Haplotype association analysis is also known to improve detection of genetically associated genes in some cases . We tested haplotype association using three different ways of defining the haplo-block: (1) all non-singular SNPs in each gene were combined as a haplo-block; (2) all non-singular SNPs in each chromosome were combined as a haplo-block; (3) we used the sequential scan seqhap function to enlarge the locus region for haplotype association. Normalized clearance of idasanutlin was evaluated for association with the resulting haplotypes from the above three approaches. None of the UGT genes has a significant association with clearance based on global score statistics and permutation (p value > 0.05, data not shown).
We further evaluated potential interaction between pairs of SNPs (epistasis) on normalized clearance. Seven of the 44 non-singular SNPs showed some mildly significant epistasis (p value < 0.05, Fig. 2). However, after adjusted for multiple testing (by False Discovery Rate), none of them passes the < 0.05 significant p value cut-off.
We therefore conclude that with the current phase I study data, no significant UGT polymorphism association with idasanutlin clearance can be detected. This does not exclude the possibility that there might be some very rare alleles in UGT family gene(s) that associate with idasanutlin pharmacokinetics, due to the limited sample size in phase I studies. Samples from phase III studies can be collected to continue the investigation.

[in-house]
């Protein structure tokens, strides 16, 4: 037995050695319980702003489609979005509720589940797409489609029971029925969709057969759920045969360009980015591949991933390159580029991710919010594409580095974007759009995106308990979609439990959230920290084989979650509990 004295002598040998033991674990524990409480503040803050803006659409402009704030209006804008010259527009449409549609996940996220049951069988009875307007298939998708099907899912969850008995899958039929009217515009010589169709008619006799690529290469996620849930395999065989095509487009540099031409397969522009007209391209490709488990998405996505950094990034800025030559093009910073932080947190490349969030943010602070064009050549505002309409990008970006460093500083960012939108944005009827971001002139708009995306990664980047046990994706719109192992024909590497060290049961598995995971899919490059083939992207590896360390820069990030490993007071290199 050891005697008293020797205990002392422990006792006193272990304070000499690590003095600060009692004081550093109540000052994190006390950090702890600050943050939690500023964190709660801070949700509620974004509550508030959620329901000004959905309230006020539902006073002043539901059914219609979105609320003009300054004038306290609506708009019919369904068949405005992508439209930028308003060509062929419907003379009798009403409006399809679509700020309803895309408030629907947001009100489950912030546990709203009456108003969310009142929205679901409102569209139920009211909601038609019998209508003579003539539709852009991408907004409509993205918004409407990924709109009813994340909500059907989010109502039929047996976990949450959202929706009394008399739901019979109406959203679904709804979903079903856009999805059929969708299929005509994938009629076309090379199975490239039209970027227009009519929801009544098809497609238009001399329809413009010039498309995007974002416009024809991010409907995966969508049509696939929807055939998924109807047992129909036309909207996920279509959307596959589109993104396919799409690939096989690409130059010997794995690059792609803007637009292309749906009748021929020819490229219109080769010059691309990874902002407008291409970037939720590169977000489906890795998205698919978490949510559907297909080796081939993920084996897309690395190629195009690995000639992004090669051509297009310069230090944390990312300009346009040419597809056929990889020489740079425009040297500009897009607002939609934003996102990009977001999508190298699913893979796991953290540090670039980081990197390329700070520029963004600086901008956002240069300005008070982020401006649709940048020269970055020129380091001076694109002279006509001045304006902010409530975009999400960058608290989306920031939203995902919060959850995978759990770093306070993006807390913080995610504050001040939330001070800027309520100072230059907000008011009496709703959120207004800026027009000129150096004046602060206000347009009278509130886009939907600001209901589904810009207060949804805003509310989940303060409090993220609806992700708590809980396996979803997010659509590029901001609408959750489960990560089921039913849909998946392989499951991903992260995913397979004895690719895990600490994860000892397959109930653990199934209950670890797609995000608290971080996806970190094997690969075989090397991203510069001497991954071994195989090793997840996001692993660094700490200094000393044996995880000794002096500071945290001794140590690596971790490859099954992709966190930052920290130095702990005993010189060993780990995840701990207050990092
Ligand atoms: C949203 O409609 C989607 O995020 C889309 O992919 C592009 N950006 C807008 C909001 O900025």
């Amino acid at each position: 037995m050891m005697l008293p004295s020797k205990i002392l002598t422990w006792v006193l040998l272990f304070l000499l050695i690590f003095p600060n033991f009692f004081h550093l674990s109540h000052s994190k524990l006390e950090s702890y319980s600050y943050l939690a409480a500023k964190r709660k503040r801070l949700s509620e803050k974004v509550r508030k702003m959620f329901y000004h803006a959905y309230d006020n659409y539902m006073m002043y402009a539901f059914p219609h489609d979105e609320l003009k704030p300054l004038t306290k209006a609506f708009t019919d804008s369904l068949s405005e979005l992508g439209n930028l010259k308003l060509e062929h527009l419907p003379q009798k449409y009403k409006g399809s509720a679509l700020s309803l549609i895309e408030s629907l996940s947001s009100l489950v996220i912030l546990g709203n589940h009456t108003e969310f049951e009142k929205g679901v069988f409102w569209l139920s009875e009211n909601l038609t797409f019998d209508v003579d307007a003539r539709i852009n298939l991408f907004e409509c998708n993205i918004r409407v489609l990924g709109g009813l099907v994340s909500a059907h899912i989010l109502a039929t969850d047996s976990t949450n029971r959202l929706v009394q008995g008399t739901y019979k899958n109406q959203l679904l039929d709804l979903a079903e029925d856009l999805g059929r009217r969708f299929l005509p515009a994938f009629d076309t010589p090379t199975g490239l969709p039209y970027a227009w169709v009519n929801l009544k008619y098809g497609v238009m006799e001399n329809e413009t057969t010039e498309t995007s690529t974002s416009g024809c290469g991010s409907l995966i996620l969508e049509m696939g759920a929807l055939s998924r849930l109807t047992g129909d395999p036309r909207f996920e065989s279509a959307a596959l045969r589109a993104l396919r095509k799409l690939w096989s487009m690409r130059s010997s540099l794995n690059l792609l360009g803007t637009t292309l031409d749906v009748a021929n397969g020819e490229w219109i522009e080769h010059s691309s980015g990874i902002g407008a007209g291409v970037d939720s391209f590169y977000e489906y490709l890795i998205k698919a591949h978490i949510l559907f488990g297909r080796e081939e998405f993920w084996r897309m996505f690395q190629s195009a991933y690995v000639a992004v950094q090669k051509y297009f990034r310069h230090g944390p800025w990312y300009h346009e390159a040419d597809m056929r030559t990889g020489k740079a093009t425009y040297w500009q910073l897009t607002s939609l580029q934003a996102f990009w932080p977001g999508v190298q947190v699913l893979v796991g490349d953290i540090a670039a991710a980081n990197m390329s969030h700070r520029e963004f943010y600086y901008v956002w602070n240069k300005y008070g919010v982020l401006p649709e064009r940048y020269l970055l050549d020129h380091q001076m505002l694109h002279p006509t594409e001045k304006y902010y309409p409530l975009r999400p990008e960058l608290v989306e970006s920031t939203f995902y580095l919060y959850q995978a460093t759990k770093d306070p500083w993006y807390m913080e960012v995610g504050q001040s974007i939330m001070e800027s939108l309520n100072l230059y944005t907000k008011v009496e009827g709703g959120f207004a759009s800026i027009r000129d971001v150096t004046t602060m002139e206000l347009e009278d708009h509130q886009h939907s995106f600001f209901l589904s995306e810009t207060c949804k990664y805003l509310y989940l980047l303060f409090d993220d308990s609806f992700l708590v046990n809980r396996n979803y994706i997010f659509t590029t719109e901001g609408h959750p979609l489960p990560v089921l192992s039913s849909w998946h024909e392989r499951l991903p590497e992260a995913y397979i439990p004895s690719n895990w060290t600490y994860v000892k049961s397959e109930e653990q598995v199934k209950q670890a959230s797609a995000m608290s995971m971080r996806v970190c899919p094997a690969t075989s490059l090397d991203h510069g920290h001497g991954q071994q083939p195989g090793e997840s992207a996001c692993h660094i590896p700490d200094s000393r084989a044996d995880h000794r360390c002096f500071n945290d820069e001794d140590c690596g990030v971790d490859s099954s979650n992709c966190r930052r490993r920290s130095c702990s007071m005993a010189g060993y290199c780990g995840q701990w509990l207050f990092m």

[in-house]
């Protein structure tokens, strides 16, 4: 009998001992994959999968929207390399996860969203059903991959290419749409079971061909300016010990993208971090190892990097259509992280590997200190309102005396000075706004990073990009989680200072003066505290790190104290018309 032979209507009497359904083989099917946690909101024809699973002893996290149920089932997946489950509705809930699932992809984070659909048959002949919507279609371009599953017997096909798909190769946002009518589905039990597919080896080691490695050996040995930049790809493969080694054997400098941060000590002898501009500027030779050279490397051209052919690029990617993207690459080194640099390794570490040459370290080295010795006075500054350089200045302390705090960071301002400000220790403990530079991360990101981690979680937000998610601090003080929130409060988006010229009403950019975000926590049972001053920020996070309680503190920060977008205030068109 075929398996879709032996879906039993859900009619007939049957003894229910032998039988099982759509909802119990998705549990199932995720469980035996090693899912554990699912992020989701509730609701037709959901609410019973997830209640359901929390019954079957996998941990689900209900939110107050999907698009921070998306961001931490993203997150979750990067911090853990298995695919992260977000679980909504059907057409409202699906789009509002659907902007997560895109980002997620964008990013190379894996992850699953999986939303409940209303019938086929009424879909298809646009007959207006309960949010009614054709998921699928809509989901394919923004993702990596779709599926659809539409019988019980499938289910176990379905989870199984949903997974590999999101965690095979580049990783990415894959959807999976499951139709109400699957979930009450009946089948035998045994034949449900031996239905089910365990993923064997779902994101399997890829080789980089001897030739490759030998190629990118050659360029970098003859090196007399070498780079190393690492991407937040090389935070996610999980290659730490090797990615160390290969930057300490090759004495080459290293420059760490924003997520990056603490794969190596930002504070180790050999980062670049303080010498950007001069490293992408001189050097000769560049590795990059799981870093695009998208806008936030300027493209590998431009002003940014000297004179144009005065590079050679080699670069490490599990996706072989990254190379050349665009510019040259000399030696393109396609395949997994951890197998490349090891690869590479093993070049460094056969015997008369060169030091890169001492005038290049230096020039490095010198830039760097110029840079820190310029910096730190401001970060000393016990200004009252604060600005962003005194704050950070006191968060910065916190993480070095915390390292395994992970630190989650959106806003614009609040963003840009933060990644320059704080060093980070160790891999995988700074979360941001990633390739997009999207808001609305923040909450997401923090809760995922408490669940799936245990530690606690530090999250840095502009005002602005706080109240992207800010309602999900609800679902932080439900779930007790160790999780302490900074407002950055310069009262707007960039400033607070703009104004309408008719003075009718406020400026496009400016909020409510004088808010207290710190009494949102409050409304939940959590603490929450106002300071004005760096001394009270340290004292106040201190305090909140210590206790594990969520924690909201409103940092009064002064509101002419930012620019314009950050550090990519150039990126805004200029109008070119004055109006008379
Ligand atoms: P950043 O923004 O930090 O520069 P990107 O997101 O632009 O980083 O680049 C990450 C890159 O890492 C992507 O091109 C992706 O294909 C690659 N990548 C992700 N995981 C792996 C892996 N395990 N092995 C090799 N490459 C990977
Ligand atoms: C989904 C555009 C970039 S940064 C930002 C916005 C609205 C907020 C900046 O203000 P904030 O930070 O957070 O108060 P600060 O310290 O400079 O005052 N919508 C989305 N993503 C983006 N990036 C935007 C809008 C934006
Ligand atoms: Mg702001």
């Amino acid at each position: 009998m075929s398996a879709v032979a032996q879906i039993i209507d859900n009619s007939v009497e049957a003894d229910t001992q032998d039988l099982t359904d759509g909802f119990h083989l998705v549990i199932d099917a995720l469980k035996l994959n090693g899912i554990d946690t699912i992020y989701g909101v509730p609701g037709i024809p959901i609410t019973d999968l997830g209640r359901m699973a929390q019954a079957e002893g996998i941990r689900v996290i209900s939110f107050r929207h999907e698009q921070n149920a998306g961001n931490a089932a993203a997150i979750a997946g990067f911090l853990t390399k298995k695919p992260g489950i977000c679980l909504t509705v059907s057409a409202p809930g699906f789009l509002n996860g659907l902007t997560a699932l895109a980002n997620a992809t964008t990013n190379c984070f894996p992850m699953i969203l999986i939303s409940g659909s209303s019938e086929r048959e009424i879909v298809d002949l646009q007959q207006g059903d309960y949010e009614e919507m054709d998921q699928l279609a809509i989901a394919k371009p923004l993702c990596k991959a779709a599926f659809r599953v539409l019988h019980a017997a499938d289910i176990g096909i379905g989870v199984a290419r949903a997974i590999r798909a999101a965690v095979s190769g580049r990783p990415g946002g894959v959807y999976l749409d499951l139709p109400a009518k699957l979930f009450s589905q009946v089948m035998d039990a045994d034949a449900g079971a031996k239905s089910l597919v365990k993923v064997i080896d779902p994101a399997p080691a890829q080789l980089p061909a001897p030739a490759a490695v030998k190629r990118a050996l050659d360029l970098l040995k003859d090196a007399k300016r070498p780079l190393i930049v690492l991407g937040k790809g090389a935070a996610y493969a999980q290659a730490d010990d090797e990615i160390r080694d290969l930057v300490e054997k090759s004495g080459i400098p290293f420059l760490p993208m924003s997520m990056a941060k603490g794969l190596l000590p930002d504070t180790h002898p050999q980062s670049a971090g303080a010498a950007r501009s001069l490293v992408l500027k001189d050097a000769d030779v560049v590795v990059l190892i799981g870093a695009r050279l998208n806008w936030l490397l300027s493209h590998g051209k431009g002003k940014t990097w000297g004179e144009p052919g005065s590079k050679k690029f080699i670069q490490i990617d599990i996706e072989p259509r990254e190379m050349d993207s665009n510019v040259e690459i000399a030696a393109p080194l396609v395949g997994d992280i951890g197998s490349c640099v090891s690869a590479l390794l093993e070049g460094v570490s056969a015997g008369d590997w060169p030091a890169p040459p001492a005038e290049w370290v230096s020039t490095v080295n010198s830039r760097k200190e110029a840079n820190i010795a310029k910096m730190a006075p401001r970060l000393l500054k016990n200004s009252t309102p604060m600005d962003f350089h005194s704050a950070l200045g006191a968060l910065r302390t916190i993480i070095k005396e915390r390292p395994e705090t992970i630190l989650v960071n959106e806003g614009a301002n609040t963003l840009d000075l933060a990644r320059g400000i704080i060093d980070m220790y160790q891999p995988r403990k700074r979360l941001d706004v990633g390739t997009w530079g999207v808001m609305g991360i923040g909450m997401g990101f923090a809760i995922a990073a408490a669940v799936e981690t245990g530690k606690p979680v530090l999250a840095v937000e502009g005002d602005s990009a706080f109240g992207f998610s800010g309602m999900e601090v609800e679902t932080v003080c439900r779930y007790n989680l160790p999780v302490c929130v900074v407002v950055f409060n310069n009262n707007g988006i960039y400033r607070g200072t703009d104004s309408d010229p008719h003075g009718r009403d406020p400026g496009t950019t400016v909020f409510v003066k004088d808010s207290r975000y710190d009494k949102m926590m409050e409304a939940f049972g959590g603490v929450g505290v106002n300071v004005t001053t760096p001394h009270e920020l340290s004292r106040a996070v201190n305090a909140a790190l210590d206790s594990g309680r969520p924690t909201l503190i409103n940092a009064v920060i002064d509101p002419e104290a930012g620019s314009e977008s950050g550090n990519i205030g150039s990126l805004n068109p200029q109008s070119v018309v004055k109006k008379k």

The authors would like to thank Dietrich Tuerck for helpful discussion and acknowledge contributions from other Roche colleagues in the study teams for generating the data used in this manuscript.
The study was sponsored by Hoffmann-La Roche. The funding sources had no role in the design, analysis, and interpretation of the results, and thus the authors were independent from the funding source.
Compliance with ethical standards
Conflict of interest
The authors declare that they have no conflict of interest.
Both studies were conducted in accordance with the principles of Good Clinical Practice. Institutional Review Boards (IRBs) and/or Independent Ethics Committees (IECs) approvals were obtained from all five participating sites.
Informed consent was obtained from all individual participants included in both studies.